Making healthy stepfamilies


Perhaps the best advice comes from the parents and stepparents who have made it work! In a study by Duhl5 families that have succeeded in creating a healthy remarriage and developing strong bonds with children gave the following advice to people embarking on this journey of family-making:

  1. Go slow. Take time. Settle your old marriage (divorce) before you start a new one. Accept the need for continual involvement of parts of the old family with the new. Help children maintain relationships with biological parents.
  2. Stepparents should try for mutual courtesy, but not expect a child's love. Respect the special bond between biological parent and child.
  3. Communicate, negotiate compromise, and accept what cannot be changed.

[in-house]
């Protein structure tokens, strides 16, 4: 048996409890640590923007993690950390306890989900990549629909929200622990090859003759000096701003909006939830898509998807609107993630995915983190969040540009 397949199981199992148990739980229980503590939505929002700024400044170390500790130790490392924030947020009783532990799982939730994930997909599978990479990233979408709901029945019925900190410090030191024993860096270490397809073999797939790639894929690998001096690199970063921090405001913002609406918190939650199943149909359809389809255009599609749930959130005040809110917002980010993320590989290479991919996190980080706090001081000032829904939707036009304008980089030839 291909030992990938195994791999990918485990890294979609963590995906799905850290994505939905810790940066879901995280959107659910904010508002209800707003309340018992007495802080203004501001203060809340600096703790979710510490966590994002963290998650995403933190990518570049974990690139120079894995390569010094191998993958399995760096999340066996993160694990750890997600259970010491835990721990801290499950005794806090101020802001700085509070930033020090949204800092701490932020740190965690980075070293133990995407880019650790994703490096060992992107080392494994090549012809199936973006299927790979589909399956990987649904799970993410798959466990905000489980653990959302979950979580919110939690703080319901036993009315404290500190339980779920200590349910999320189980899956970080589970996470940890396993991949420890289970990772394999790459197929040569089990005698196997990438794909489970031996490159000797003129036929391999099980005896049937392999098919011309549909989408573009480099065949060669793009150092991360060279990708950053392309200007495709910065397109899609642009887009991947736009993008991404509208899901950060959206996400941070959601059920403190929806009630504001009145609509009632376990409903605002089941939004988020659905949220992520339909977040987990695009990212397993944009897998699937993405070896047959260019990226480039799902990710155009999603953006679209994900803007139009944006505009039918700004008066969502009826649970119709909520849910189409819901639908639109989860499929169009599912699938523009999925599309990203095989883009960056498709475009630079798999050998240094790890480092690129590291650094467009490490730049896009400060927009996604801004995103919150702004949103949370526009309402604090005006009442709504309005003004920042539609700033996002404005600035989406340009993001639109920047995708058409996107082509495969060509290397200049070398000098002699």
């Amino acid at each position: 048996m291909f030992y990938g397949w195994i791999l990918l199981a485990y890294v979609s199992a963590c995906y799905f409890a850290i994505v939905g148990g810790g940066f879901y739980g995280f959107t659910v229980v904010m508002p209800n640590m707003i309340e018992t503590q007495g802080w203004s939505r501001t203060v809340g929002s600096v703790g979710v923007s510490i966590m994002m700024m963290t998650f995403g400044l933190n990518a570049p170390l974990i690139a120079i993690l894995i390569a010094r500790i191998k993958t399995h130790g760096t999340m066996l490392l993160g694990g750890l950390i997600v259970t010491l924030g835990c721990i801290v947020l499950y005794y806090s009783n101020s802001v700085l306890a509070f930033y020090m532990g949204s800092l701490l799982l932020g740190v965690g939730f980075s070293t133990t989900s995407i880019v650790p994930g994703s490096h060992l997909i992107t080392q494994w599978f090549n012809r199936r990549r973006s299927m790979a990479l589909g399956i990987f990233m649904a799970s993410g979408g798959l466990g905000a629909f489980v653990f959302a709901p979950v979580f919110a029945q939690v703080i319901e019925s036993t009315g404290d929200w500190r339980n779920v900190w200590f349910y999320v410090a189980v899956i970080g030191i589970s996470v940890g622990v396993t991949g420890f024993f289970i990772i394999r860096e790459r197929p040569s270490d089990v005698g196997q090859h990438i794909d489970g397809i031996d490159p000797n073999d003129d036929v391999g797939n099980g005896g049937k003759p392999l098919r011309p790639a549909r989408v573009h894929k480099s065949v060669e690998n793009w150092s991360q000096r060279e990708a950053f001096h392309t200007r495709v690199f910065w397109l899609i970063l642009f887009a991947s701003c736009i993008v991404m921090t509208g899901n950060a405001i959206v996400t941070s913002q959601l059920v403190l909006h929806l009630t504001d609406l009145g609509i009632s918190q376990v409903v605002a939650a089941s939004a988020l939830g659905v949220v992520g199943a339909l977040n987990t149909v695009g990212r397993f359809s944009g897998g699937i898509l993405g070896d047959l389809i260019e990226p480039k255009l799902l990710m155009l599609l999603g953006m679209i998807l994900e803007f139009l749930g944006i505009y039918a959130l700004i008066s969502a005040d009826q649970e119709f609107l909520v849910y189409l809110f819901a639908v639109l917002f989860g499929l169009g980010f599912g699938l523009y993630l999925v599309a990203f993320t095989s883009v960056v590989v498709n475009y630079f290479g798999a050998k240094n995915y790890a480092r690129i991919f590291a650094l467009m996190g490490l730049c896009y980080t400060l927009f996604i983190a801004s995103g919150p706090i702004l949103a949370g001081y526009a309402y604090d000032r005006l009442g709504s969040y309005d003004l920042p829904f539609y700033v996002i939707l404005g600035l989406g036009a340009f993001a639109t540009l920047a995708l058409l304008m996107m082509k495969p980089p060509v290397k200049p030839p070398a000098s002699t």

In the end, fathering and mothering are a result of the time and effort we put into it. It is true that anyone can be a biological parent. But we all know of far too many cases where there are natural parents but no true parenting. Stepparenting is always a conscious choice, whereby biological parenthood may be accidental. Wherever there is a choice to bring forth life, or be involved in intimate relationship to developing children, we must remember that it is not the children who have asked to be born or to "become married."

Our children deserve our superior effort at understanding what is in their best interest, especially when feelings and struggles are intense, as they often are in the transition to a remarried family constellation. And it is a parents' job to be able to consider the needs of the child and expect to put them first when appropriate. This is the nature of parenthood. Whether you come by it biologically or through marriage, parenthood requires maturity.

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